Half of charities have experienced a poorly drafted will from a will-writer, a new survey has revealed – but a third have also seen shoddy work from a solicitor.
A survey of over 50 charities by Remember A Charity found unanimous support for regulation of the will-writing sector, as a third had experienced “negative impacts of the sector not being regulated” – such as a loss of income – while poorly drafted wills had given 53% of them problems.
As a result, 52% of charities had had to engage solicitors to sort out the problem, while the time to get the money was significantly increased in 48% of cases. The charity received a smaller than expected legacy in a third of cases and lost the legacy entirely in 11% of cases.
Remember A Charity is part of the Institute of Fundraising, with a separate membership of over 140 charities, including nine of the top 10 charities by voluntary income. The survey was conducted as part of Remember A Charity’s response to the Legal Services Consumer Panel’s call for evidence as it investigates the need for regulation of the sector.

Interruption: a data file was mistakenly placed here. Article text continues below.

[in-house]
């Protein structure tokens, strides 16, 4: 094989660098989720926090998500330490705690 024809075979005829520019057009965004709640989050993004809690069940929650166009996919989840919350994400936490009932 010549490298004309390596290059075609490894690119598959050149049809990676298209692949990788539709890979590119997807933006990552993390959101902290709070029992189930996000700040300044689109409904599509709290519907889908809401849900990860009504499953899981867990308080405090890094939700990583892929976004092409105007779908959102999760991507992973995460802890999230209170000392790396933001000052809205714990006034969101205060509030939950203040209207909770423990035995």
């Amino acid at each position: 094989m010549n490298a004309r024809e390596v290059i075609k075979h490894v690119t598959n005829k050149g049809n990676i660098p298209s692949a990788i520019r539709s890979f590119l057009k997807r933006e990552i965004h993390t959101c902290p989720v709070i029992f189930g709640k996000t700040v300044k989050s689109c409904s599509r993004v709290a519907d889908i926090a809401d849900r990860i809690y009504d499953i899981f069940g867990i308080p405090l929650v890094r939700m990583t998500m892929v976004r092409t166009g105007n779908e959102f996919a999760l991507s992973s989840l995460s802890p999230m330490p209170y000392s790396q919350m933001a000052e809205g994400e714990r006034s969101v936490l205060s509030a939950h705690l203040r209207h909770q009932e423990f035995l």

There was a range of opinions among charities on what form regulation should take, but the response said: “Overall it was felt that it should be light touch to minimise additional cost for the sector that would be passed onto consumers.” Increasing the cost of wills and so discouraging people from making them was the only real concern around introducing regulation.
It was also felt that there should be “a grievance procedure for people to turn to when things were going wrong”. There was some support for the current Institute of Professional Willwriters’ regulations, at least as a starting point.
The charities listed others issues that any regulation should address, including:
- Providing consumers with similar protection to that of work done by solicitors;
- Considering maximum pricing for any executorship;
- Considering mandatory continuing professional development; and
- All will-writers having indemnity insurance at a similar level to solicitors.
“Only by regulation will consumers feel more confident in the will provider that they use and will be sufficiently protected for when things go wrong,” the response concluded. “This can only improve the situation for the beneficiaries they leave behind at what is understandably a difficult time.”
Legal Futures reported last week that the Legal Services Board will on whether to regulate will-writing until well into 2012.